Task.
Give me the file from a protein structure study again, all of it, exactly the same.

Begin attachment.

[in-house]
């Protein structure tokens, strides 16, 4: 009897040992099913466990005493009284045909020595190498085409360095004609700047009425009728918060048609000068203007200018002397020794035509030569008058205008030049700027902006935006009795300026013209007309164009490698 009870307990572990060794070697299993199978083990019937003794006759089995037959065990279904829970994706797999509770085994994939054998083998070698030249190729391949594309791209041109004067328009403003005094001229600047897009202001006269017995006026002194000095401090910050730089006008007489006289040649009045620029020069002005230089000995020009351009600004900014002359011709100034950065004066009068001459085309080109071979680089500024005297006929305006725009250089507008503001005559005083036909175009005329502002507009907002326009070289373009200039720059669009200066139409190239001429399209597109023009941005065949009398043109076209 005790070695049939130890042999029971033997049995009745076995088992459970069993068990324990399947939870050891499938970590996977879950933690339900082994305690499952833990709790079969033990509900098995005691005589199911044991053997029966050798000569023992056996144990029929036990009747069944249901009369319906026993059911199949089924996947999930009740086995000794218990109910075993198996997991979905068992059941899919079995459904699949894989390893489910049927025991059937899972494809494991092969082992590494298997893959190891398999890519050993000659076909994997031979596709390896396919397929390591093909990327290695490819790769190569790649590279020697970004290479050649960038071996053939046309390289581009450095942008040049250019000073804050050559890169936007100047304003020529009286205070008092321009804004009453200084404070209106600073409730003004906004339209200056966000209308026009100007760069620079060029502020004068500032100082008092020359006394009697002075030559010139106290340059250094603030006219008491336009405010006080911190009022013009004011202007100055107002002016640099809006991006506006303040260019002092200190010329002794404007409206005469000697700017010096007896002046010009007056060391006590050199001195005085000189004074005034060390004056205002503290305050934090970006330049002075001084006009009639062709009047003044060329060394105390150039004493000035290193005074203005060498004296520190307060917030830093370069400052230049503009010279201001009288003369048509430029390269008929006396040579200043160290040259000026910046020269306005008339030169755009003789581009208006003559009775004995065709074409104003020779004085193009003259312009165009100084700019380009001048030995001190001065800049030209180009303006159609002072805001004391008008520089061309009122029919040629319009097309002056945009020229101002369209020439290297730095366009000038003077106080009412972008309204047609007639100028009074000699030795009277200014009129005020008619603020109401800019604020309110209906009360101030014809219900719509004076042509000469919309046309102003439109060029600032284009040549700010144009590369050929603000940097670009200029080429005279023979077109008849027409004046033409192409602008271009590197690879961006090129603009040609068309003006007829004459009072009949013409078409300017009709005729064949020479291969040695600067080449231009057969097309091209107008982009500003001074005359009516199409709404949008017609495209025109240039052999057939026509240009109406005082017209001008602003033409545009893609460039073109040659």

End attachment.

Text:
[in-house]
């Protein structure tokens, strides 16, 4: 009897040992099913466990005493009284045909020595190498085409360095004609700047009425009728918060048609000068203007200018002397020794035509030569008058205008030049700027902006935006009795300026013209007309164009490698 009870307990572990060794070697299993199978083990019937003794006759089995037959065990279904829970994706797999509770085994994939054998083998070698030249190729391949594309791209041109004067328009403003005094001229600047897009202001006269017995006026002194000095401090910050730089006008007489006289040649009045620029020069002005230089000995020009351009600004900014002359011709100034950065004066009068001459085309080109071979680089500024005297006929305006725009250089507008503001005559005083036909175009005329502002507009907002326009070289373009200039720059669009200066139409190239001429399209597109023009941005065949009398043109076209 005790070695049939130890042999029971033997049995009745076995088992459970069993068990324990399947939870050891499938970590996977879950933690339900082994305690499952833990709790079969033990509900098995005691005589199911044991053997029966050798000569023992056996144990029929036990009747069944249901009369319906026993059911199949089924996947999930009740086995000794218990109910075993198996997991979905068992059941899919079995459904699949894989390893489910049927025991059937899972494809494991092969082992590494298997893959190891398999890519050993000659076909994997031979596709390896396919397929390591093909990327290695490819790769190569790649590279020697970004290479050649960038071996053939046309390289581009450095942008040049250019000073804050050559890169936007100047304003020529009286205070008092321009804004009453200084404070209106600073409730003004906004339209200056966000209308026009100007760069620079060029502020004068500032100082008092020359006394009697002075030559010139106290340059250094603030006219008491336009405010006080911190009022013009004011202007100055107002002016640099809006991006506006303040260019002092200190010329002794404007409206005469000697700017010096007896002046010009007056060391006590050199001195005085000189004074005034060390004056205002503290305050934090970006330049002075001084006009009639062709009047003044060329060394105390150039004493000035290193005074203005060498004296520190307060917030830093370069400052230049503009010279201001009288003369048509430029390269008929006396040579200043160290040259000026910046020269306005008339030169755009003789581009208006003559009775004995065709074409104003020779004085193009003259312009165009100084700019380009001048030995001190001065800049030209180009303006159609002072805001004391008008520089061309009122029919040629319009097309002056945009020229101002369209020439290297730095366009000038003077106080009412972008309204047609007639100028009074000699030795009277200014009129005020008619603020109401800019604020309110209906009360101030014809219900719509004076042509000469919309046309102003439109060029600032284009040549700010144009590369050929603000940097670009200029080429005279023979077109008849027409004046033409192409602008271009590197690879961006090129603009040609068309003006007829004459009072009949013409078409300017009709005729064949020479291969040695600067080449231009057969097309091209107008982009500003001074005359009516199409709404949008017609495209025109240039052999057939026509240009109406005082017209001008602003033409545009893609460039073109040659």